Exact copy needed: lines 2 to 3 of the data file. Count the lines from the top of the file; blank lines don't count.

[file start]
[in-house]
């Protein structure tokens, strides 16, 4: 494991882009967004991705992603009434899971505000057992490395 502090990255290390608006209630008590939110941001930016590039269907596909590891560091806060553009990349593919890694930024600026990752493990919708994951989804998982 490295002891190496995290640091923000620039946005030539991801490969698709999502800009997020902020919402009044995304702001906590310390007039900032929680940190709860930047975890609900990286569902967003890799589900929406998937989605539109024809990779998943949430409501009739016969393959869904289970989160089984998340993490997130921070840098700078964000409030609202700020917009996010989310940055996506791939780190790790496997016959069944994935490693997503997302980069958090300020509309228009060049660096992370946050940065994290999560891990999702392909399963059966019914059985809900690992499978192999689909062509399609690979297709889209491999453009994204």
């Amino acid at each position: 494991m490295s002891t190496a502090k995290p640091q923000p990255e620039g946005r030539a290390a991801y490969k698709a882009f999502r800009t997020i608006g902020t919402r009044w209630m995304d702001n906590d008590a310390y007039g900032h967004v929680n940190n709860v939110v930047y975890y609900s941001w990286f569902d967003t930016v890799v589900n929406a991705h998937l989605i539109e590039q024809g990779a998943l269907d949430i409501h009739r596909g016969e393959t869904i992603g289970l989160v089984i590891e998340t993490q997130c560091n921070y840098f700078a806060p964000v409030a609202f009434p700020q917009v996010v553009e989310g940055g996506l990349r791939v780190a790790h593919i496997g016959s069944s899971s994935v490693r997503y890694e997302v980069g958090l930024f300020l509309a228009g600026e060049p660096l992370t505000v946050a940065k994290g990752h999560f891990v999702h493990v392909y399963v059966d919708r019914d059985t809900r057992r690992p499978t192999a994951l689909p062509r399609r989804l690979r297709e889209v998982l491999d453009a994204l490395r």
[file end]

């Protein structure tokens, strides 16, 4: 494991882009967004991705992603009434899971505000057992490395 502090990255290390608006209630008590939110941001930016590039269907596909590891560091806060553009990349593919890694930024600026990752493990919708994951989804998982 490295002891190496995290640091923000620039946005030539991801490969698709999502800009997020902020919402009044995304702001906590310390007039900032929680940190709860930047975890609900990286569902967003890799589900929406998937989605539109024809990779998943949430409501009739016969393959869904289970989160089984998340993490997130921070840098700078964000409030609202700020917009996010989310940055996506791939780190790790496997016959069944994935490693997503997302980069958090300020509309228009060049660096992370946050940065994290999560891990999702392909399963059966019914059985809900690992499978192999689909062509399609690979297709889209491999453009994204």
């Amino acid at each position: 494991m490295s002891t190496a502090k995290p640091q923000p990255e620039g946005r030539a290390a991801y490969k698709a882009f999502r800009t997020i608006g902020t919402r009044w209630m995304d702001n906590d008590a310390y007039g900032h967004v929680n940190n709860v939110v930047y975890y609900s941001w990286f569902d967003t930016v890799v589900n929406a991705h998937l989605i539109e590039q024809g990779a998943l269907d949430i409501h009739r596909g016969e393959t869904i992603g289970l989160v089984i590891e998340t993490q997130c560091n921070y840098f700078a806060p964000v409030a609202f009434p700020q917009v996010v553009e989310g940055g996506l990349r791939v780190a790790h593919i496997g016959s069944s899971s994935v490693r997503y890694e997302v980069g958090l930024f300020l509309a228009g600026e060049p660096l992370t505000v946050a940065k994290g990752h999560f891990v999702h493990v392909y399963v059966d919708r019914d059985t809900r057992r690992p499978t192999a994951l689909p062509r399609r989804l690979r297709e889209v998982l491999d453009a994204l490395r």